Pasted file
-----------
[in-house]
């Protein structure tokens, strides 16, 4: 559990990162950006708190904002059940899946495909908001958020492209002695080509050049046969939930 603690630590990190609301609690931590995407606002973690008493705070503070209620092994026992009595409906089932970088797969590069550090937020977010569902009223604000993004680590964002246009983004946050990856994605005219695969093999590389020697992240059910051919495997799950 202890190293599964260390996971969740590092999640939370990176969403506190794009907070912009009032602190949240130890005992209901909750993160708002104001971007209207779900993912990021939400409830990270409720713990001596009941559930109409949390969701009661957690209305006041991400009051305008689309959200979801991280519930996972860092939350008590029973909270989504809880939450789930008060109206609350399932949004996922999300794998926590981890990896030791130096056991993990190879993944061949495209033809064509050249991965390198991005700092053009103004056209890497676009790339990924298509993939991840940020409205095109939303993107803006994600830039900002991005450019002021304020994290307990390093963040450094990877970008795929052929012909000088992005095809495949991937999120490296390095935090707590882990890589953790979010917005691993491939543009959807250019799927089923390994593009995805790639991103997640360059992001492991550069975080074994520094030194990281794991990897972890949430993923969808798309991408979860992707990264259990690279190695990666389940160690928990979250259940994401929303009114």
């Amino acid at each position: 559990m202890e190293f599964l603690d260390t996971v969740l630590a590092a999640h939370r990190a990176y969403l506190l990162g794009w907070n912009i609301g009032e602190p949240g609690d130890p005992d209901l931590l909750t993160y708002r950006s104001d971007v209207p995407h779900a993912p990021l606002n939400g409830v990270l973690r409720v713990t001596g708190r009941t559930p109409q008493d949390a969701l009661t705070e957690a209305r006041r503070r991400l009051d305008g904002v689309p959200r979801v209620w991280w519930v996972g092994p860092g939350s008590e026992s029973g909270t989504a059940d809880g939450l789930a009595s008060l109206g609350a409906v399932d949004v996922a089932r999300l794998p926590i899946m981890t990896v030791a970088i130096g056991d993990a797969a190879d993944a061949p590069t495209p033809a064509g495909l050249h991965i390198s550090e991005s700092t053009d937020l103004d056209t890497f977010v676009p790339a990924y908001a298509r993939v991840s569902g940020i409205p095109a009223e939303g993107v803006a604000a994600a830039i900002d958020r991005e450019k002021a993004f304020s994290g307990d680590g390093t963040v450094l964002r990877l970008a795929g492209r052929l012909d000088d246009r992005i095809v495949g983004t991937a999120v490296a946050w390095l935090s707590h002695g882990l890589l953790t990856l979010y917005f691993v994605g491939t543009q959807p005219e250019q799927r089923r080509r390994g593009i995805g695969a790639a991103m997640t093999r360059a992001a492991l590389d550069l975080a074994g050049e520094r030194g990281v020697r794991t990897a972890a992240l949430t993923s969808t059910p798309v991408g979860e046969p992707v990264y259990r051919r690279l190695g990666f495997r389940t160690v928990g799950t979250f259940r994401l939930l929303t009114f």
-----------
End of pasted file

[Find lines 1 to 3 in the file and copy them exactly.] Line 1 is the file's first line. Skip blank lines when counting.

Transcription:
[in-house]
């Protein structure tokens, strides 16, 4: 559990990162950006708190904002059940899946495909908001958020492209002695080509050049046969939930 603690630590990190609301609690931590995407606002973690008493705070503070209620092994026992009595409906089932970088797969590069550090937020977010569902009223604000993004680590964002246009983004946050990856994605005219695969093999590389020697992240059910051919495997799950 202890190293599964260390996971969740590092999640939370990176969403506190794009907070912009009032602190949240130890005992209901909750993160708002104001971007209207779900993912990021939400409830990270409720713990001596009941559930109409949390969701009661957690209305006041991400009051305008689309959200979801991280519930996972860092939350008590029973909270989504809880939450789930008060109206609350399932949004996922999300794998926590981890990896030791130096056991993990190879993944061949495209033809064509050249991965390198991005700092053009103004056209890497676009790339990924298509993939991840940020409205095109939303993107803006994600830039900002991005450019002021304020994290307990390093963040450094990877970008795929052929012909000088992005095809495949991937999120490296390095935090707590882990890589953790979010917005691993491939543009959807250019799927089923390994593009995805790639991103997640360059992001492991550069975080074994520094030194990281794991990897972890949430993923969808798309991408979860992707990264259990690279190695990666389940160690928990979250259940994401929303009114």
């Amino acid at each position: 559990m202890e190293f599964l603690d260390t996971v969740l630590a590092a999640h939370r990190a990176y969403l506190l990162g794009w907070n912009i609301g009032e602190p949240g609690d130890p005992d209901l931590l909750t993160y708002r950006s104001d971007v209207p995407h779900a993912p990021l606002n939400g409830v990270l973690r409720v713990t001596g708190r009941t559930p109409q008493d949390a969701l009661t705070e957690a209305r006041r503070r991400l009051d305008g904002v689309p959200r979801v209620w991280w519930v996972g092994p860092g939350s008590e026992s029973g909270t989504a059940d809880g939450l789930a009595s008060l109206g609350a409906v399932d949004v996922a089932r999300l794998p926590i899946m981890t990896v030791a970088i130096g056991d993990a797969a190879d993944a061949p590069t495209p033809a064509g495909l050249h991965i390198s550090e991005s700092t053009d937020l103004d056209t890497f977010v676009p790339a990924y908001a298509r993939v991840s569902g940020i409205p095109a009223e939303g993107v803006a604000a994600a830039i900002d958020r991005e450019k002021a993004f304020s994290g307990d680590g390093t963040v450094l964002r990877l970008a795929g492209r052929l012909d000088d246009r992005i095809v495949g983004t991937a999120v490296a946050w390095l935090s707590h002695g882990l890589l953790t990856l979010y917005f691993v994605g491939t543009q959807p005219e250019q799927r089923r080509r390994g593009i995805g695969a790639a991103m997640t093999r360059a992001a492991l590389d550069l975080a074994g050049e520094r030194g990281v020697r794991t990897a972890a992240l949430t993923s969808t059910p798309v991408g979860e046969p992707v990264y259990r051919r690279l190695g990666f495997r389940t160690v928990g799950t979250f259940r994401l939930l929303t009114f």